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Cyprus president steps up to the plate

President Nicos Anastasiades has announced a range of measures to restore confidence and modernise the state including combating corruption and collusion – and a reform of the Civil Service.

President of the Republic of Cyprus Nicos Anastasiades (Source: Cyprus News Agency)

President of the Republic of Cyprus Nicos Anastasiades (Source: Cyprus News Agency)

EARLIER today President Anastasiades presented a package of measures for the modernisation of the institutions and state, assuring the citizens of his determination and that of his government to meet the expectations of the society for a new bold start.

The measures include the introduction of rules of good governance, combating corruption, collusion and established bad practices, promoting meritocracy and egalitarianism, and reforming public administration, with the active involvement of the citizens and a deadline for the implementation of the action plan expiring at the end of December 2013.

Presenting the measures, President Anastasiades said that it was imperative to restructure and modernise the state, and restore the trust of the confidence of the citizens in the institutions and especially in the politicians.

“Concepts, such as meritocracy, good governance, the liability of politicians, the obligations of the state towards its citizens, which were until recently meaningless declarations, today, due to the consequences of the financial crisis, constitute a national necessity,” he said.

The President pointed out that the measures announced today and any to follow would prove that he was sincere, and dismissed allegations based on the Eurogroup decisions that he had defaulted on pre-election commitments, calling on everyone to ponder if they preferred a leader to either be likable or take unpleasant but beneficial decisions.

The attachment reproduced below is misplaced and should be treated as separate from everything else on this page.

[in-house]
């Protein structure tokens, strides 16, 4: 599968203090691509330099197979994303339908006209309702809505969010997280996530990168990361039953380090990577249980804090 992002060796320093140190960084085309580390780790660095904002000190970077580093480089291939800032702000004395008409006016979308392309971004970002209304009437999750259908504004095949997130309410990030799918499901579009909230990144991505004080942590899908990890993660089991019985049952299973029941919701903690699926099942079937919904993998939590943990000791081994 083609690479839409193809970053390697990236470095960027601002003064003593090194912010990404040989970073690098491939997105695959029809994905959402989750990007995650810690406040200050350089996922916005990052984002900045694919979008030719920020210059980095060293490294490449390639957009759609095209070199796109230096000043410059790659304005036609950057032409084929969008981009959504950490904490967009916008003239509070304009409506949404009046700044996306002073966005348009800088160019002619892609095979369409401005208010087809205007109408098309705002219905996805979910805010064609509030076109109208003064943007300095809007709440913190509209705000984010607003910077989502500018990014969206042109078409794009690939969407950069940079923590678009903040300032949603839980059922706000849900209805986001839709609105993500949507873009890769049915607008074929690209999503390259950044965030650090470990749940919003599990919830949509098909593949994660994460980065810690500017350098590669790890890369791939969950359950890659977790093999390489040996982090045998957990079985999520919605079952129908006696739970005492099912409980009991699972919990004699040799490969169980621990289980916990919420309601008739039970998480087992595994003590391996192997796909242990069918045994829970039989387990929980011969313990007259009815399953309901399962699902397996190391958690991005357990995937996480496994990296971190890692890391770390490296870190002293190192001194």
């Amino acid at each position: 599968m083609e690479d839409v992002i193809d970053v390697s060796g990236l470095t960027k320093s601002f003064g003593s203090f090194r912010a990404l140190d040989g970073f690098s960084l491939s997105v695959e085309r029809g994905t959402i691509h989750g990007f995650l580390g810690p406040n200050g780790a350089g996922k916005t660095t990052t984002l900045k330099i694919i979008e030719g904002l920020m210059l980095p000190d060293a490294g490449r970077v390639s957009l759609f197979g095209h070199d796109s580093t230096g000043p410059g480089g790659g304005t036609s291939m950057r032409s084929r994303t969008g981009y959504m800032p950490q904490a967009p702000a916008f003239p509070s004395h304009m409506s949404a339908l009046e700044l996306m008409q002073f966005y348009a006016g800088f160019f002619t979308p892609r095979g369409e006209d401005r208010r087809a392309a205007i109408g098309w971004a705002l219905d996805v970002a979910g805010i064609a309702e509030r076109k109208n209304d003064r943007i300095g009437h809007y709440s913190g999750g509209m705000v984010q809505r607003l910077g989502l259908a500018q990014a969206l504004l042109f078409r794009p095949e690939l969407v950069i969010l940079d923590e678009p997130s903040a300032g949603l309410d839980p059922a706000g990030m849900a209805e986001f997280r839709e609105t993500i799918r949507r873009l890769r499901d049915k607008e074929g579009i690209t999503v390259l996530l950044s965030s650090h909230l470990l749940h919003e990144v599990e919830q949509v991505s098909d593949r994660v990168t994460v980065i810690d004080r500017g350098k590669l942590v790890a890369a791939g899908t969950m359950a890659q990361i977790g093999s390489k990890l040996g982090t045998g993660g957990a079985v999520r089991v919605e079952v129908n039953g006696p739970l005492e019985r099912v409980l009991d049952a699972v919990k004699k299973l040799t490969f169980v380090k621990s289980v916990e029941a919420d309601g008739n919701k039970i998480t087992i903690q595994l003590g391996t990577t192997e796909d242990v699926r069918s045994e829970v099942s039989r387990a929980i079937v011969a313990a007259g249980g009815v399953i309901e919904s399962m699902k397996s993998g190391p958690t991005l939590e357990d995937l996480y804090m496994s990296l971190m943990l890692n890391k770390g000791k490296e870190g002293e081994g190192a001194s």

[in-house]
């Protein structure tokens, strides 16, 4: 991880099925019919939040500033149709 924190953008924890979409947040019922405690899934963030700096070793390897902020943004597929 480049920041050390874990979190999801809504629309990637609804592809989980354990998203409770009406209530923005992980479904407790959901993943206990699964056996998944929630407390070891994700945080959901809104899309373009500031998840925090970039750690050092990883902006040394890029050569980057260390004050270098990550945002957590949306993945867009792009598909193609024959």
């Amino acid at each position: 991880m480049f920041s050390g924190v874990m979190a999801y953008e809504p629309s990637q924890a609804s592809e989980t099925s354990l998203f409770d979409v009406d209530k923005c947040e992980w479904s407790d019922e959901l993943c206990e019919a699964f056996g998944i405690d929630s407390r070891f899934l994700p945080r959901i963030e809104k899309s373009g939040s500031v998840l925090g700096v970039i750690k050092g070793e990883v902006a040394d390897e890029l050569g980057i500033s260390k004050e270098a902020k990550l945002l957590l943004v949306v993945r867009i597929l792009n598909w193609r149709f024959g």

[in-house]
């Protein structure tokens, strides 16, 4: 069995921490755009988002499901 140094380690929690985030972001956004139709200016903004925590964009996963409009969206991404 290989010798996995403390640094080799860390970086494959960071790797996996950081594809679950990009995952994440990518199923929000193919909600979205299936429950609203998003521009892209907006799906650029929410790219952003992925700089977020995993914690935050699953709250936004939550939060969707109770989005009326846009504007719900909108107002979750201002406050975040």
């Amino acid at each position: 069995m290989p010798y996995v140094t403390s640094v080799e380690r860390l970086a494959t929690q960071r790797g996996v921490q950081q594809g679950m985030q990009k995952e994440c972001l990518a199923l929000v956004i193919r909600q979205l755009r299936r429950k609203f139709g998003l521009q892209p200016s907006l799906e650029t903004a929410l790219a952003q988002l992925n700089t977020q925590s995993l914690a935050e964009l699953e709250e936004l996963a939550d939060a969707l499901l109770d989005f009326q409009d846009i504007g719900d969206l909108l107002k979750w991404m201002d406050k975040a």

“I would like to assure the citizens of my determination and that of my government to meet the expectations of the society for a new bold start,” he said.

Referring to the measures, which were discussed by the Council of Ministers, he said that with a proposal to amend the Constitution the offences for which a President of the Republic could be prosecuted are laid out and expanded.

Furthermore, the freedom of speech and the freedom of MPs to vote during their legislative duties, is secured, however their immunity for all forms of offences is lifted.

Criminal and civil liabilities of ministers and independent officers for actions or omissions during the carrying out of their duties will be regulated by law, and the list of officials who should present a statement of assets is expanded, while a special committee will be checking the correctness of the information supplied.

Furthermore, the House has already passed into law that the unanimous findings of investigative committees are binding for the official in question, while the Attorney General, apart from the Council of Ministers, will now be able to appoint criminal investigators.